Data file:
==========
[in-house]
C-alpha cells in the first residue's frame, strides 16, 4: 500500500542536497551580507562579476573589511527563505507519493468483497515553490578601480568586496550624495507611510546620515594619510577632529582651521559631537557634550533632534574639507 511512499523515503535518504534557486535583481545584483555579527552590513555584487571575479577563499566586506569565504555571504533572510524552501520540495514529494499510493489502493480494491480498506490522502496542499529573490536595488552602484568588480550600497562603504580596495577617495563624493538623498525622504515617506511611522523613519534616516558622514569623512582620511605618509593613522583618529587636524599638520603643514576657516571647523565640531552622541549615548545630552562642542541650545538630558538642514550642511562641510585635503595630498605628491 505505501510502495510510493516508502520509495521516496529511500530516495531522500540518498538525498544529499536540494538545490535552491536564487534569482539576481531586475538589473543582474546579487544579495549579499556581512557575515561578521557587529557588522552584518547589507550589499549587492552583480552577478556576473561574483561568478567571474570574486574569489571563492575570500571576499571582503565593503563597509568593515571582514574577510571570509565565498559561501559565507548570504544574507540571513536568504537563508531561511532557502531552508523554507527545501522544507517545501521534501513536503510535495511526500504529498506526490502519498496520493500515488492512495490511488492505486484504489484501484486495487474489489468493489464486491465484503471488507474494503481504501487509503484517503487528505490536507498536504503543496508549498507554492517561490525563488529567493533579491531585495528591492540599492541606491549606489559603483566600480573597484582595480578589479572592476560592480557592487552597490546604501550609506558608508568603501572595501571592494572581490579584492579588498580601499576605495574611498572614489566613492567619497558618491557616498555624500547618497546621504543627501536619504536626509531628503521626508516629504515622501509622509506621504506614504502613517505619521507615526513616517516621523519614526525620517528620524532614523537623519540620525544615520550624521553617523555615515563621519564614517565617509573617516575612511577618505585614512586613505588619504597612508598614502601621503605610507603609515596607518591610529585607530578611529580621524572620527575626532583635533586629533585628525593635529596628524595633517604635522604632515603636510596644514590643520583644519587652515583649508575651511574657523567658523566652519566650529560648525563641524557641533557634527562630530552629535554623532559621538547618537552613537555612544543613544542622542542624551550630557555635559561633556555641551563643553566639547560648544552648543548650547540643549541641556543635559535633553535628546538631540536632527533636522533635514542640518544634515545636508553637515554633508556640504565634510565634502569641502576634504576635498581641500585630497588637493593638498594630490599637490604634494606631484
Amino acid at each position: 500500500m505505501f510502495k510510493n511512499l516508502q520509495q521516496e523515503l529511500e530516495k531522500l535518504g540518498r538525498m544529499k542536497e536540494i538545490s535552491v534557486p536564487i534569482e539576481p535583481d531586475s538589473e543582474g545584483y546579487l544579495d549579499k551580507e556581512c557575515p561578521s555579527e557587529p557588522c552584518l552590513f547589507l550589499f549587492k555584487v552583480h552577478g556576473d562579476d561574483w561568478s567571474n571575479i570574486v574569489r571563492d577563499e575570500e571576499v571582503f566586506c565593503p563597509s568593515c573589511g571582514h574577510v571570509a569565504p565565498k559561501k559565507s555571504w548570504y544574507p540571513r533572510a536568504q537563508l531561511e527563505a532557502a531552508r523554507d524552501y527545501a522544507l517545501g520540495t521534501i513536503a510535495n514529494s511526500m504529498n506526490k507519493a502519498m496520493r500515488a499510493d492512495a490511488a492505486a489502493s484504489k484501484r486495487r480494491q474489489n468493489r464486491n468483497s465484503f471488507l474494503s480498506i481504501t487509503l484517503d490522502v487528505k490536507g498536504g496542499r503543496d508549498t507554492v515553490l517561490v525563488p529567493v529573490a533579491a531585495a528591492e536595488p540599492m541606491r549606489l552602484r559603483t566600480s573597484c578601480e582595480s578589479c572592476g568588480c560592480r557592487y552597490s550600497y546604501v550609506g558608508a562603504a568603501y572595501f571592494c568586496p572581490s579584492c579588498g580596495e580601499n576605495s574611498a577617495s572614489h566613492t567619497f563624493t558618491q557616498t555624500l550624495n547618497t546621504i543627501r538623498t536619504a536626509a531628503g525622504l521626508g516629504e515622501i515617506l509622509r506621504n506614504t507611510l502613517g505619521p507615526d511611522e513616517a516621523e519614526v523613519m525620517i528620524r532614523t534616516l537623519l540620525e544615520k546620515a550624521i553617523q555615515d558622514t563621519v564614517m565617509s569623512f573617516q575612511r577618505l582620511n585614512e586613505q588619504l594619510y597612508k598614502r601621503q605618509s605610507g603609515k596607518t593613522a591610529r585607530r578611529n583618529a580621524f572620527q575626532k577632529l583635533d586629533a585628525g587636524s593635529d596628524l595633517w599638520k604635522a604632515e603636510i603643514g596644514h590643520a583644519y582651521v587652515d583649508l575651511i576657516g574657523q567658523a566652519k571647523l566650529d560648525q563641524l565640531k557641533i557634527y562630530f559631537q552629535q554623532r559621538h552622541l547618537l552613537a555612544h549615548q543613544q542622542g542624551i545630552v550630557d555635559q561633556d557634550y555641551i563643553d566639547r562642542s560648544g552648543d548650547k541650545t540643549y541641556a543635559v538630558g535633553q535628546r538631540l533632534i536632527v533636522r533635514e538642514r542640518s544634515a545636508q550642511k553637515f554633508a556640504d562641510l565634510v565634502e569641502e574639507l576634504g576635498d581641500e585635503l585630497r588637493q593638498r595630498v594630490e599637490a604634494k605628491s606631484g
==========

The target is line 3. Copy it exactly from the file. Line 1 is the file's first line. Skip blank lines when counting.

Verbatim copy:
Amino acid at each position: 500500500m505505501f510502495k510510493n511512499l516508502q520509495q521516496e523515503l529511500e530516495k531522500l535518504g540518498r538525498m544529499k542536497e536540494i538545490s535552491v534557486p536564487i534569482e539576481p535583481d531586475s538589473e543582474g545584483y546579487l544579495d549579499k551580507e556581512c557575515p561578521s555579527e557587529p557588522c552584518l552590513f547589507l550589499f549587492k555584487v552583480h552577478g556576473d562579476d561574483w561568478s567571474n571575479i570574486v574569489r571563492d577563499e575570500e571576499v571582503f566586506c565593503p563597509s568593515c573589511g571582514h574577510v571570509a569565504p565565498k559561501k559565507s555571504w548570504y544574507p540571513r533572510a536568504q537563508l531561511e527563505a532557502a531552508r523554507d524552501y527545501a522544507l517545501g520540495t521534501i513536503a510535495n514529494s511526500m504529498n506526490k507519493a502519498m496520493r500515488a499510493d492512495a490511488a492505486a489502493s484504489k484501484r486495487r480494491q474489489n468493489r464486491n468483497s465484503f471488507l474494503s480498506i481504501t487509503l484517503d490522502v487528505k490536507g498536504g496542499r503543496d508549498t507554492v515553490l517561490v525563488p529567493v529573490a533579491a531585495a528591492e536595488p540599492m541606491r549606489l552602484r559603483t566600480s573597484c578601480e582595480s578589479c572592476g568588480c560592480r557592487y552597490s550600497y546604501v550609506g558608508a562603504a568603501y572595501f571592494c568586496p572581490s579584492c579588498g580596495e580601499n576605495s574611498a577617495s572614489h566613492t567619497f563624493t558618491q557616498t555624500l550624495n547618497t546621504i543627501r538623498t536619504a536626509a531628503g525622504l521626508g516629504e515622501i515617506l509622509r506621504n506614504t507611510l502613517g505619521p507615526d511611522e513616517a516621523e519614526v523613519m525620517i528620524r532614523t534616516l537623519l540620525e544615520k546620515a550624521i553617523q555615515d558622514t563621519v564614517m565617509s569623512f573617516q575612511r577618505l582620511n585614512e586613505q588619504l594619510y597612508k598614502r601621503q605618509s605610507g603609515k596607518t593613522a591610529r585607530r578611529n583618529a580621524f572620527q575626532k577632529l583635533d586629533a585628525g587636524s593635529d596628524l595633517w599638520k604635522a604632515e603636510i603643514g596644514h590643520a583644519y582651521v587652515d583649508l575651511i576657516g574657523q567658523a566652519k571647523l566650529d560648525q563641524l565640531k557641533i557634527y562630530f559631537q552629535q554623532r559621538h552622541l547618537l552613537a555612544h549615548q543613544q542622542g542624551i545630552v550630557d555635559q561633556d557634550y555641551i563643553d566639547r562642542s560648544g552648543d548650547k541650545t540643549y541641556a543635559v538630558g535633553q535628546r538631540l533632534i536632527v533636522r533635514e538642514r542640518s544634515a545636508q550642511k553637515f554633508a556640504d562641510l565634510v565634502e569641502e574639507l576634504g576635498d581641500e585635503l585630497r588637493q593638498r595630498v594630490e599637490a604634494k605628491s606631484g